As we mentioned in our October 19, 2011 post, “EPA Sets Its Regulatory Cross Hairs on Leaded Aviation Fuel,” an environmental advocacy group, Friends of the Earth, filed a 2006 petition asking EPA to find that lead emissions from the use of aviation gasoline (“Avgas”) in the general aviation sector endangers public health, and to regulate such emissions under the Clean Air Act. In May 2011, the group submitted a Notice of Intent to sue the EPA. Last week, Friends of the Earth filed a lawsuit to challenge EPA’s failure to respond to the 180-day petition and for failure to regulate lead emissions from Avgas.
Friends of the Earth point to two facts that it says mandates immediate corrective action by EPA through regulation of Avgas: (1) according to EPA estimates, sixteen million people reside and three million children attend school in close proximity to the 22,000 airports where leaded Avgas may be used; and (2) there is no safe threshold for lead exposure.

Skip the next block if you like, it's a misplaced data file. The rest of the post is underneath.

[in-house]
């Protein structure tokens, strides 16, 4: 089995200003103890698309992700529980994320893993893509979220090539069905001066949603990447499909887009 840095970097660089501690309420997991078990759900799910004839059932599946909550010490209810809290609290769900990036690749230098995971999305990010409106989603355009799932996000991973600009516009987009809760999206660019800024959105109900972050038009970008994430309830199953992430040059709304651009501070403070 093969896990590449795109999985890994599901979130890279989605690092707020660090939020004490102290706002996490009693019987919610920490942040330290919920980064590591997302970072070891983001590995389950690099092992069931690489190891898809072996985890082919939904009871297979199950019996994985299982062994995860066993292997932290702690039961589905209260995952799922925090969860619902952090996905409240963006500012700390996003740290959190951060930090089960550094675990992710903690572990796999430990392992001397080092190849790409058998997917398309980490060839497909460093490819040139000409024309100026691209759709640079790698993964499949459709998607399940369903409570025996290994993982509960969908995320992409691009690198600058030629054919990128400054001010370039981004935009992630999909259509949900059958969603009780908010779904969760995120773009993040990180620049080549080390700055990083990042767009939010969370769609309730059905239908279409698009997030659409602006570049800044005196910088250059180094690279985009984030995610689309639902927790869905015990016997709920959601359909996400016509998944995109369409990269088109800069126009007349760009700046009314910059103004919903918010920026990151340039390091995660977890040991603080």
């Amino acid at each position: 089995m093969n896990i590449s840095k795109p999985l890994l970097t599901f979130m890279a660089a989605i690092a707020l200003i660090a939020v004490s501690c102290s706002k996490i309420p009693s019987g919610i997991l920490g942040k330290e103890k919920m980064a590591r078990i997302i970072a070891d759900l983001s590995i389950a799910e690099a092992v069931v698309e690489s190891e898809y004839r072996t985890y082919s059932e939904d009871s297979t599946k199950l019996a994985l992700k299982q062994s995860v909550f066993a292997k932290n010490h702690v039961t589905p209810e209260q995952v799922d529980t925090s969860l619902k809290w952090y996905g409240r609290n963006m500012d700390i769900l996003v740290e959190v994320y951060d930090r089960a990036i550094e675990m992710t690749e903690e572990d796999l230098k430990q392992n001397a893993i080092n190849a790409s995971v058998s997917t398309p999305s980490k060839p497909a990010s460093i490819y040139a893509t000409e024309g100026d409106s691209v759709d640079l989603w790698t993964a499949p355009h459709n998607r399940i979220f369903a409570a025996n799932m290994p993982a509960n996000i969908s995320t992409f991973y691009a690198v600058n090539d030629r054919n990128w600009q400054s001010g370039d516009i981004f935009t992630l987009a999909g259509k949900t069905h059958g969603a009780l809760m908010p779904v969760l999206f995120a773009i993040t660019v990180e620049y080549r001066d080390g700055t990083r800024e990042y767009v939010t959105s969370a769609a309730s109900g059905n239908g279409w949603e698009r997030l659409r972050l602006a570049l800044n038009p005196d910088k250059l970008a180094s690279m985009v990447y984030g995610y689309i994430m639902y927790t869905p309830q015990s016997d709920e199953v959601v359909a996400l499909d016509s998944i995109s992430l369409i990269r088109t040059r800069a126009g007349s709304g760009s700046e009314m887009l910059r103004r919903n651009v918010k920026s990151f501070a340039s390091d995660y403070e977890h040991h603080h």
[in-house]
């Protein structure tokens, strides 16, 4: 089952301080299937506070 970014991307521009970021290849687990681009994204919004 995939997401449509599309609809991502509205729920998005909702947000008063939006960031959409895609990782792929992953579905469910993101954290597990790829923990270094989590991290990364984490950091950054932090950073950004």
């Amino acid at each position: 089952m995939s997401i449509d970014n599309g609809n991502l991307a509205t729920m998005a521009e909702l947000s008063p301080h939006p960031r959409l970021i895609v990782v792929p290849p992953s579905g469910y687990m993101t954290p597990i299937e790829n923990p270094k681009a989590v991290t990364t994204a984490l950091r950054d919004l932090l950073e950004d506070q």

As posted earlier, it is well-known that lead is highly toxic and may cause adverse health effects, thus, it was phased out of automobile gasoline many years ago. A recent study from Duke University concluded that children living within 1,000 meters of an airport where Avgas is used show a higher blood lead level than other children. EPA has commissioned air quality monitors be installed at 15 airports to gather information on lead pollution and the Federal Aviation Administration has assembled a task force to orchestrate a move away from Avgas use. However, it appears that these actions were not good enough for Friends of the Earth. According to the group, this lawsuit asks EPA “to move more quickly and definitively in establishing regulations.”
Air pollution remains a top priority at EPA. It is likely that we will see regulation of air emissions, such as lead emissions, in the near future. As this issue progresses, please check back to this blog for future posts.